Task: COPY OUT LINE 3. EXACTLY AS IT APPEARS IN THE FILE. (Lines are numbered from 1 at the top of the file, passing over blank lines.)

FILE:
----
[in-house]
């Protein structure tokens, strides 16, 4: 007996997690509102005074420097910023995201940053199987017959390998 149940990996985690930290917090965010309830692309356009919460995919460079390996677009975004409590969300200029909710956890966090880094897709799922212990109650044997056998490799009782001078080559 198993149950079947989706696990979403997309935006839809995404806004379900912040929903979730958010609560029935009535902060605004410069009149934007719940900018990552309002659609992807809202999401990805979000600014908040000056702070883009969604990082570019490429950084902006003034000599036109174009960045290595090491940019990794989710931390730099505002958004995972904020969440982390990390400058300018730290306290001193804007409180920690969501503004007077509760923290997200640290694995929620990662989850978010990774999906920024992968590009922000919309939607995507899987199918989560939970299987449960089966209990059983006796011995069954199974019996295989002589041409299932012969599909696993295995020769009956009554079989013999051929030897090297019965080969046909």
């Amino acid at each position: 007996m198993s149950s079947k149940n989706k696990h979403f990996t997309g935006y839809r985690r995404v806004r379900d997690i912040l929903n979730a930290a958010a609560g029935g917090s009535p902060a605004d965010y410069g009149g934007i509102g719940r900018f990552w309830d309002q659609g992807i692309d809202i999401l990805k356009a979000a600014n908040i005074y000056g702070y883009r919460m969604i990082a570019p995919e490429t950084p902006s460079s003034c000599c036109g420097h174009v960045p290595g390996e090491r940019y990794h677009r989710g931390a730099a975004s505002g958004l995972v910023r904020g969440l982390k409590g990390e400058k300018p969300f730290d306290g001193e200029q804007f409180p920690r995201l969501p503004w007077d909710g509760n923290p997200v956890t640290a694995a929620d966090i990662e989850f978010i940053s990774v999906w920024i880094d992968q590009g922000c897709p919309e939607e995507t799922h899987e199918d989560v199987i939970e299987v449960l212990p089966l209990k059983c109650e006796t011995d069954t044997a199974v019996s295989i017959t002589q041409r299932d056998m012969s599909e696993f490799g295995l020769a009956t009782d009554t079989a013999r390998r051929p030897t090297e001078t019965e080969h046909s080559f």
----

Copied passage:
């Amino acid at each position: 007996m198993s149950s079947k149940n989706k696990h979403f990996t997309g935006y839809r985690r995404v806004r379900d997690i912040l929903n979730a930290a958010a609560g029935g917090s009535p902060a605004d965010y410069g009149g934007i509102g719940r900018f990552w309830d309002q659609g992807i692309d809202i999401l990805k356009a979000a600014n908040i005074y000056g702070y883009r919460m969604i990082a570019p995919e490429t950084p902006s460079s003034c000599c036109g420097h174009v960045p290595g390996e090491r940019y990794h677009r989710g931390a730099a975004s505002g958004l995972v910023r904020g969440l982390k409590g990390e400058k300018p969300f730290d306290g001193e200029q804007f409180p920690r995201l969501p503004w007077d909710g509760n923290p997200v956890t640290a694995a929620d966090i990662e989850f978010i940053s990774v999906w920024i880094d992968q590009g922000c897709p919309e939607e995507t799922h899987e199918d989560v199987i939970e299987v449960l212990p089966l209990k059983c109650e006796t011995d069954t044997a199974v019996s295989i017959t002589q041409r299932d056998m012969s599909e696993f490799g295995l020769a009956t009782d009554t079989a013999r390998r051929p030897t090297e001078t019965e080969h046909s080559f």